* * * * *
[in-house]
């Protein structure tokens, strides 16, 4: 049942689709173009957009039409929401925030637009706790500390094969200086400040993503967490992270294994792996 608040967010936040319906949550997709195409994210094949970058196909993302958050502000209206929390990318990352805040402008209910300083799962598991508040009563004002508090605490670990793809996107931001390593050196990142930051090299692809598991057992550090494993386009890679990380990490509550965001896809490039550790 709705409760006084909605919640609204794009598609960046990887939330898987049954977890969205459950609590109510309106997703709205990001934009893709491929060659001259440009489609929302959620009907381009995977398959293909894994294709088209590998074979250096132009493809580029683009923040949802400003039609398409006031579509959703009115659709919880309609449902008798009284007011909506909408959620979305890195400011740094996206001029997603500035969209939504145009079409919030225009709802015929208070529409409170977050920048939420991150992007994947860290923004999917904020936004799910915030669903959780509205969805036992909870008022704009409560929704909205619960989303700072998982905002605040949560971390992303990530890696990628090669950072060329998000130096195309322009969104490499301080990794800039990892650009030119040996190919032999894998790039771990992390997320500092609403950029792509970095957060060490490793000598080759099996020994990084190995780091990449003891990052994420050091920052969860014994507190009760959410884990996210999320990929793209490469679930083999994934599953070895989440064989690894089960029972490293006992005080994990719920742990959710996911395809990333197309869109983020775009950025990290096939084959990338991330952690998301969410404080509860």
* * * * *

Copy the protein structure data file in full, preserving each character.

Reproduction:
[in-house]
């Protein structure tokens, strides 16, 4: 049942689709173009957009039409929401925030637009706790500390094969200086400040993503967490992270294994792996 608040967010936040319906949550997709195409994210094949970058196909993302958050502000209206929390990318990352805040402008209910300083799962598991508040009563004002508090605490670990793809996107931001390593050196990142930051090299692809598991057992550090494993386009890679990380990490509550965001896809490039550790 709705409760006084909605919640609204794009598609960046990887939330898987049954977890969205459950609590109510309106997703709205990001934009893709491929060659001259440009489609929302959620009907381009995977398959293909894994294709088209590998074979250096132009493809580029683009923040949802400003039609398409006031579509959703009115659709919880309609449902008798009284007011909506909408959620979305890195400011740094996206001029997603500035969209939504145009079409919030225009709802015929208070529409409170977050920048939420991150992007994947860290923004999917904020936004799910915030669903959780509205969805036992909870008022704009409560929704909205619960989303700072998982905002605040949560971390992303990530890696990628090669950072060329998000130096195309322009969104490499301080990794800039990892650009030119040996190919032999894998790039771990992390997320500092609403950029792509970095957060060490490793000598080759099996020994990084190995780091990449003891990052994420050091920052969860014994507190009760959410884990996210999320990929793209490469679930083999994934599953070895989440064989690894089960029972490293006992005080994990719920742990959710996911395809990333197309869109983020775009950025990290096939084959990338991330952690998301969410404080509860």